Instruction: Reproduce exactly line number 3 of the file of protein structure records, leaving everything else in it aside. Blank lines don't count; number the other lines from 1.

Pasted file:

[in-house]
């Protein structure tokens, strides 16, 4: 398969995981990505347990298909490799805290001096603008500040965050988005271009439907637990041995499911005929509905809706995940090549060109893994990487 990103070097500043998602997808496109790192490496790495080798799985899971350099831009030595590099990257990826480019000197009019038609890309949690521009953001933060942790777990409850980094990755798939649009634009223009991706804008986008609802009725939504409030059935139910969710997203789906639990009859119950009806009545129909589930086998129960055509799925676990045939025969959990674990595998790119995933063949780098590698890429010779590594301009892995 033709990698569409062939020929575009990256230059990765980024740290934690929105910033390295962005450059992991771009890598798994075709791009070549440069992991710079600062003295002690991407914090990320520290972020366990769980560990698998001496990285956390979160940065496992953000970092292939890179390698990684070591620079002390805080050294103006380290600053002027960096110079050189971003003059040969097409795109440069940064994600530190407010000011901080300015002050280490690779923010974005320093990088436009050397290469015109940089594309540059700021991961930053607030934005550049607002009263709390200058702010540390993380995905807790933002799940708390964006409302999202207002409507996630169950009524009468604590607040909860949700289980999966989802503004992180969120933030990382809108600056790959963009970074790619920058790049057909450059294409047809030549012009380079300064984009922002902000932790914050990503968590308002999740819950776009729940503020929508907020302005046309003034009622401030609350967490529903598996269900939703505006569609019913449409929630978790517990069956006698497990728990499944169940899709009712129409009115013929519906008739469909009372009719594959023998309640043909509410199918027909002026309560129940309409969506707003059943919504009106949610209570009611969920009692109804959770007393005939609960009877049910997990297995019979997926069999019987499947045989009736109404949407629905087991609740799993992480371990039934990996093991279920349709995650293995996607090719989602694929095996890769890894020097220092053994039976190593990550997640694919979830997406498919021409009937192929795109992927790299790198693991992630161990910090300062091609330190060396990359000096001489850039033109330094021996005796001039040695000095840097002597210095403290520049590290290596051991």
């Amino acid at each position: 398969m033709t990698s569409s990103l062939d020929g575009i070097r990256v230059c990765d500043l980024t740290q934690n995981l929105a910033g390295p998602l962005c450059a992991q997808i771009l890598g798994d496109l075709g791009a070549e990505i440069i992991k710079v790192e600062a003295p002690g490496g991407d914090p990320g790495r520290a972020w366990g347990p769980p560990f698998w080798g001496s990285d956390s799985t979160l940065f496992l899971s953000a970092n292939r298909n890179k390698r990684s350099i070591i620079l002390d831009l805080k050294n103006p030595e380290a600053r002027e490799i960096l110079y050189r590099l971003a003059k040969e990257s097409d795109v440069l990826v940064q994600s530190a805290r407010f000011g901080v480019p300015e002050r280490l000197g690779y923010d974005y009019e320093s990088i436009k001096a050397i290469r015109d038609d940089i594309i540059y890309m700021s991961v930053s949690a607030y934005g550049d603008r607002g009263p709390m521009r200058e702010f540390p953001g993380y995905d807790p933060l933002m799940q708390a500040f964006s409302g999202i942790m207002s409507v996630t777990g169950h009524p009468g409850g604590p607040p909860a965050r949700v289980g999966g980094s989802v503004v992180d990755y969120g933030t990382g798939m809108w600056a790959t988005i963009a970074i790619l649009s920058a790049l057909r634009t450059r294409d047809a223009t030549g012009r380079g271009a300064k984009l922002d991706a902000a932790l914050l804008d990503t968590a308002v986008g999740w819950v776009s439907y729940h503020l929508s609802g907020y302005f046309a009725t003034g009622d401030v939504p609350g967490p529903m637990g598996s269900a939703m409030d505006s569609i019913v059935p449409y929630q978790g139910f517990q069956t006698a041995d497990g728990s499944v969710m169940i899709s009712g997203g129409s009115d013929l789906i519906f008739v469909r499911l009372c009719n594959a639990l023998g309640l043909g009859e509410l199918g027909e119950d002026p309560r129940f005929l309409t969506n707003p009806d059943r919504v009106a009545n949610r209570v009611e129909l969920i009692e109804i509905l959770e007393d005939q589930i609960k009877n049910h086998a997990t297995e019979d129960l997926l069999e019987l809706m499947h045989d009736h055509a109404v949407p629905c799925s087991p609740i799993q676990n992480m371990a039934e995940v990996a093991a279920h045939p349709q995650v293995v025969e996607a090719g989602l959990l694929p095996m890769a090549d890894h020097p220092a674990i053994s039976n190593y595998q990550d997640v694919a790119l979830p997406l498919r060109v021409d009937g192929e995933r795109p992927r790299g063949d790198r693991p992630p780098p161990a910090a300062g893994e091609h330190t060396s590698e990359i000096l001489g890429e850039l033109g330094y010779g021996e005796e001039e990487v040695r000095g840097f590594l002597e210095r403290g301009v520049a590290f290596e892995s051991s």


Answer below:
């Amino acid at each position: 398969m033709t990698s569409s990103l062939d020929g575009i070097r990256v230059c990765d500043l980024t740290q934690n995981l929105a910033g390295p998602l962005c450059a992991q997808i771009l890598g798994d496109l075709g791009a070549e990505i440069i992991k710079v790192e600062a003295p002690g490496g991407d914090p990320g790495r520290a972020w366990g347990p769980p560990f698998w080798g001496s990285d956390s799985t979160l940065f496992l899971s953000a970092n292939r298909n890179k390698r990684s350099i070591i620079l002390d831009l805080k050294n103006p030595e380290a600053r002027e490799i960096l110079y050189r590099l971003a003059k040969e990257s097409d795109v440069l990826v940064q994600s530190a805290r407010f000011g901080v480019p300015e002050r280490l000197g690779y923010d974005y009019e320093s990088i436009k001096a050397i290469r015109d038609d940089i594309i540059y890309m700021s991961v930053s949690a607030y934005g550049d603008r607002g009263p709390m521009r200058e702010f540390p953001g993380y995905d807790p933060l933002m799940q708390a500040f964006s409302g999202i942790m207002s409507v996630t777990g169950h009524p009468g409850g604590p607040p909860a965050r949700v289980g999966g980094s989802v503004v992180d990755y969120g933030t990382g798939m809108w600056a790959t988005i963009a970074i790619l649009s920058a790049l057909r634009t450059r294409d047809a223009t030549g012009r380079g271009a300064k984009l922002d991706a902000a932790l914050l804008d990503t968590a308002v986008g999740w819950v776009s439907y729940h503020l929508s609802g907020y302005f046309a009725t003034g009622d401030v939504p609350g967490p529903m637990g598996s269900a939703m409030d505006s569609i019913v059935p449409y929630q978790g139910f517990q069956t006698a041995d497990g728990s499944v969710m169940i899709s009712g997203g129409s009115d013929l789906i519906f008739v469909r499911l009372c009719n594959a639990l023998g309640l043909g009859e509410l199918g027909e119950d002026p309560r129940f005929l309409t969506n707003p009806d059943r919504v009106a009545n949610r209570v009611e129909l969920i009692e109804i509905l959770e007393d005939q589930i609960k009877n049910h086998a997990t297995e019979d129960l997926l069999e019987l809706m499947h045989d009736h055509a109404v949407p629905c799925s087991p609740i799993q676990n992480m371990a039934e995940v990996a093991a279920h045939p349709q995650v293995v025969e996607a090719g989602l959990l694929p095996m890769a090549d890894h020097p220092a674990i053994s039976n190593y595998q990550d997640v694919a790119l979830p997406l498919r060109v021409d009937g192929e995933r795109p992927r790299g063949d790198r693991p992630p780098p161990a910090a300062g893994e091609h330190t060396s590698e990359i000096l001489g890429e850039l033109g330094y010779g021996e005796e001039e990487v040695r000095g840097f590594l002597e210095r403290g301009v520049a590290f290596e892995s051991s």